Myanmar’s economy is set to slow down this year after a solid rebound in 2018, but could accelerate in the medium-term if the government continues reforms aimed at improving regulations, encouraging investor sentiment, and ending its decades-long isolation.
Kristian Rouz — The International Monetary Fund (IMF) has issued its updated GDP forecast for Myanmar, saying the South Asian economy is set to expand steadily this year, but is facing the risks of rising fiscal deficits and an overall slowing growth due to global factors. Among the main risks facing Myanmar, the Fund named is its excessive reliance on agricultural exports, insufficient investment, and a depreciating national currency.
According to the IMF, Myanmar’s economy posted a robust 6.8-percent GDP growth last year, driven by a rebound in the agricultural sector, and supported by steady exports. The nation’s inflation held firm at 4.0 percent, while its budget deficit rose to 2.7 percent of GDP.
This year, however, Myanmar is facing the risks of the rising fuel costs — driven by an increase in international oil prices — as well as the persistent downward pressure on its national currency, the kyat. A possible devaluation could make imports more expensive, while rendering Myanmar’s exports even more competitive on international markets.
However, the IMF’s lowered projections of global economic growth suggest international demand for agricultural goods could slow this year, which could negatively affect Myanmar’s exports. Last year, the South Asian nation saw a sustainable inflow of foreign investment, mainly from China, however, its trade deficit came in at roughly 5 percent of GDP.
According to the Myanmar Investment Commission, the nation struck $3.4 billion worth of deals with foreign companies between April 2018 and February 2019 — a 35-percent drop from the previous year, and a third consecutive year of declines. Officials say the lack of basic infrastructure — such as electricity, roads, and running water — is making it harder to launch projects in Myanmar.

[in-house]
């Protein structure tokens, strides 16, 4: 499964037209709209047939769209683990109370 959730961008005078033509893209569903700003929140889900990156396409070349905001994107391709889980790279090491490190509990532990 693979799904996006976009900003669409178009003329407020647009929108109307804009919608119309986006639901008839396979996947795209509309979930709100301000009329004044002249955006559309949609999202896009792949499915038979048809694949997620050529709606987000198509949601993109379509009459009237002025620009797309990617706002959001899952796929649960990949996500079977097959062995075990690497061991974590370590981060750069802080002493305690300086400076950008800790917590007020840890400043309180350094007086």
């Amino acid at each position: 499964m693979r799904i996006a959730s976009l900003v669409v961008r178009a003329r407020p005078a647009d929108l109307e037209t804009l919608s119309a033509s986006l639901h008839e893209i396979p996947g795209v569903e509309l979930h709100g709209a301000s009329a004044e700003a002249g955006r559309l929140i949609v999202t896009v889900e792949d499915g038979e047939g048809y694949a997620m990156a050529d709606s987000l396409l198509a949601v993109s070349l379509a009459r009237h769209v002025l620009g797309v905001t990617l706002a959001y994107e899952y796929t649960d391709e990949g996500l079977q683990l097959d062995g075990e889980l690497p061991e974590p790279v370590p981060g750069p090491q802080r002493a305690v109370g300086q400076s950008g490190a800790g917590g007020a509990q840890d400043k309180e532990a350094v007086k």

In a separate report, the Asian Development Bank (ADB) said Myanmar’s economy could expand 6.6 percent this year, and hit last year’s growth rate of 6.8 percent again in 2020.
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“Prospects for Myanmar’s economic growth for 2019 and 2020 look positive as the country opens up the retail and wholesale sectors and continues to modernise corporate governance and management in Myanmar”, ADB’s Newin Sinsiri said.
ADB economists said Myanmar’s ongoing economic reforms — known as the Sustainable Development Plan — could boost development of the country’s manufacturing and services sectors, allowing Myanmar to diversify its sources of economic growth.
For its part, the IMF also expressed a modestly positive view of the nation’s economy in the medium-term, despite the mounting pressure of overseas risks. The Fund’s economists said governmental spending has been subdued over the past few years, but could increase in 2019, contributing to the widening fiscal deficit.
Still, the ongoing reforms could generate additional budget revenues, particularly in the tourism and services sectors.
“I hope that it is now obvious that Myanmar is committed to creating not only a favourable, but also a predictable, facilitative and friendly, investment environment”, Myanmar State Counselor Aung San Suu Kyi said.
Yet, experts say, these industries require additional investment — and, as private-sector investors have yet to gain appetite for Myanmar’s assets, the government could step up its efforts to improve national infrastructure.
European officials, meanwhile, are urging a greater openness of Myanmar to international companies, which they say could boost investment in the country due to its cheap workforce and loose regulations. They say the years of political isolation, along with the 2017 security crisis in Rakhine State, have hindered the nation’s economic development.
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“In ministries, there are a lot of people who really do want to change things, but they are still stuck in the inheritance of years of isolation”, Filip Lauwerysen of the European Chamber of Commerce in Myanmar said.
Lauwerysen said, however, foreign companies that have already established their presence in Myanmar are likely to continue doing business in the country. He stressed Myanmar has a huge potential for industrialisation, and could become a major producer of consumer goods, such as textiles and clothing, for example — just like its neighbour Bangladesh.
Additionally, Myanmar’s strategic location between India and China creates additional opportunities for the development of pipeline infrastructure. The main challenge the country is facing is updating its regulatory framework to make it more predictable, efficient, and business-friendly.